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So This Is What a No-Hitter Feels Like

Johan did it. He really did it. On June 1, 2012, against the highly decorated and undeniably skilled defending world champion St. Louis Cardinals, Johan Santana pitched nine innings without giving up a hit while the Mets scored a bunch of runs.
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There are times when we all come out of our respective fan caves to meet in the proverbial town square, not as partisans of a particular team but as disciples of a given sport. A season-long march is being made on a heretofore unassailable record; a farewell tour is underway for an indisputable icon; an event that is both rare and impressive is unfolding in a hurry.

A no-hitter in baseball certainly qualifies under that last heading. Rare? There've been just a shade over 200 of them in the past 100 years. Impressive? Well, let's see: You're asking one pitcher to stifle nine batters (maybe more with pinch-hitters) for nine innings, thus keeping them from doing the thing they are paid to do... paid handsomely to do, mind you, because they do it as well, as a professional class, as anybody on the planet.

They make their living by hitting, and for one game, you, the starting pitcher, are preventing all of them from actually earning their money. Is there even an approximate equivalent for this kind of compressed individual phenomenon in other team sports, and if there is, does it come up with a catchy, compact name like "no-hitter"?

With ESPN and the MLB Network, depending on who's got the rights to show what, the modern baseball fan doesn't just hear that a no-hitter happened. He is brought right into the distant city and alien ballpark to watch it develop in full on a moment's notice. When the alert is sounded and the siren song of the no-hitter is absorbed, one of those channels becomes our shared town square. We put aside our provincial allegiances and we cheer the feat for the sake of the feat.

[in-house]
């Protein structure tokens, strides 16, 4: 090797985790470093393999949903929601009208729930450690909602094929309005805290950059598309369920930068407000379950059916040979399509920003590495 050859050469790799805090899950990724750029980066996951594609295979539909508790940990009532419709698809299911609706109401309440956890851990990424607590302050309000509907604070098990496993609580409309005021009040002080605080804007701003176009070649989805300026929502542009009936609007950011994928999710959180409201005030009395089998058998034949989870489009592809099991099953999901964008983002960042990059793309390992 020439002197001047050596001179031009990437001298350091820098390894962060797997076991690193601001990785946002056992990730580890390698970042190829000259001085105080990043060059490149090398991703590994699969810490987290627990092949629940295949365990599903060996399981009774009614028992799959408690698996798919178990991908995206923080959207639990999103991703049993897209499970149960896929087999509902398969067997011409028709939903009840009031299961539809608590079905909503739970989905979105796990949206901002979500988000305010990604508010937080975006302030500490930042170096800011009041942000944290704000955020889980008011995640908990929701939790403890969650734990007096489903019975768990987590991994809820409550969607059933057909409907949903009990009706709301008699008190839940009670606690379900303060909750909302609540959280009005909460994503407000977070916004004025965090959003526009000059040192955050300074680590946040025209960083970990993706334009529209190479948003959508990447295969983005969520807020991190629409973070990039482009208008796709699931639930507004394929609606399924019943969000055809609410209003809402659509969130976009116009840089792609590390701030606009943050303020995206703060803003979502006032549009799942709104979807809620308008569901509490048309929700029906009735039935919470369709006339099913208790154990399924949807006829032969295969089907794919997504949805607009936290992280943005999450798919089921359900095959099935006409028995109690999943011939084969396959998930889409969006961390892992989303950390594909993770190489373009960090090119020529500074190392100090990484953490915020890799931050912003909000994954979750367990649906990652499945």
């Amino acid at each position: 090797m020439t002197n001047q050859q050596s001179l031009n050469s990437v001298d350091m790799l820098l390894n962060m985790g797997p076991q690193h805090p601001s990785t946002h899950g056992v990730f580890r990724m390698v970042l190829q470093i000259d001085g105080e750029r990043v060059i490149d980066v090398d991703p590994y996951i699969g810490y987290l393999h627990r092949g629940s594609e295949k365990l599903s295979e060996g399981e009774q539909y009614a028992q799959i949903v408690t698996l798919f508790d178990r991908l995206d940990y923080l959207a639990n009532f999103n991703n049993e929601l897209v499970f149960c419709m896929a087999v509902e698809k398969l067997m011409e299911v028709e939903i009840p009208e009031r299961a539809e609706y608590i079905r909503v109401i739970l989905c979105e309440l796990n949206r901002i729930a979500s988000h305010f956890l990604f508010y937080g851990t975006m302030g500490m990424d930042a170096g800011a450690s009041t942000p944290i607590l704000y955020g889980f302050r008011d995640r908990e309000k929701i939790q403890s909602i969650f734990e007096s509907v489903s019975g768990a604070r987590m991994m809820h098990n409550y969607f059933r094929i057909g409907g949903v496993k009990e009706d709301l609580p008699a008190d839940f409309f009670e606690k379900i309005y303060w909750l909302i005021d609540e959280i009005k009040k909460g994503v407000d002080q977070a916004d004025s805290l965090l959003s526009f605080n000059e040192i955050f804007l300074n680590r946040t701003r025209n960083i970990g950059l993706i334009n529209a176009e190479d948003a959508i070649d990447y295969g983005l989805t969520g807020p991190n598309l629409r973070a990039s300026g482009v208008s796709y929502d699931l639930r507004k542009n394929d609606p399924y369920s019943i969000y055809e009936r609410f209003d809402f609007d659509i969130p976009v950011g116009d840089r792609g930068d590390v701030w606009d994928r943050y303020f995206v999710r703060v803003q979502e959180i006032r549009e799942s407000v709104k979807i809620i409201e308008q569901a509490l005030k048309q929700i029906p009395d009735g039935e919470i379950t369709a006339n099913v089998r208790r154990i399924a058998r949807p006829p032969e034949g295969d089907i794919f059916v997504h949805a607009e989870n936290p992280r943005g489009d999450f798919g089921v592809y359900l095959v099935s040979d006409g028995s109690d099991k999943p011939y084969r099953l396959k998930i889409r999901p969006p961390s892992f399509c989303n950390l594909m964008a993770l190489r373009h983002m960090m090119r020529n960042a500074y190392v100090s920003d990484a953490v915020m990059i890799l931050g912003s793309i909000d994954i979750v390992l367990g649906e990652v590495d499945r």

What's that? Roy Halladay is through eight? Justin Verlander has got one out in the ninth? Jered Weaver is how close? Phil Humber has not only not given up a hit but hasn't allowed a baserunner of any kind? Quick! Change the channel! I may not be a Phillie phanatic, a Tiger trumpter, a Halo howler or a White Sox wearer, but by gum, as long as history is on the verge of being made, I want in on it.

That's generally how I treated news of a no-hitter being thrown by a pitcher on a team for which I didn't root... which before last Friday described every damn one of them. When I said "yes" to a successfully completed no-hitter, it was strictly as an aficionado of the sport and as a voyeur of the human spirit. My baseball-loving soul might have been fleetingly enriched when a pitcher for somebody else somewhere else nailed that last out, but deep down, I lacked no-hit nourishment.

Because I'm a New York Mets fan. And New York Mets fans never had a no-hitter to call their own.

We had other stuff. We had two world championships. We had remarkable incidents involving grand slam home runs that turned into singles because our players celebrated their good fortune 190 or so feet short of home plate. We had legends involving black cats spreading bad karma to Chicago Cubs. We had a rookie first baseman who made three catches while falling over railings and onto his head in his first few big-league weeks just a couple of years ago (which might explain why Ike Davis can't snap out of his endless slump, since nothing else explains it). We had Casey Stengel after he was a genius and Nolan Ryan before he was a virtuoso and Yogi Berra when he was at his most quotable... but we'd never had a no-hitter. Per Mr. Berra from his Met blue period, when it came to discussing no-hitters on this side of New York, it was over before it was over.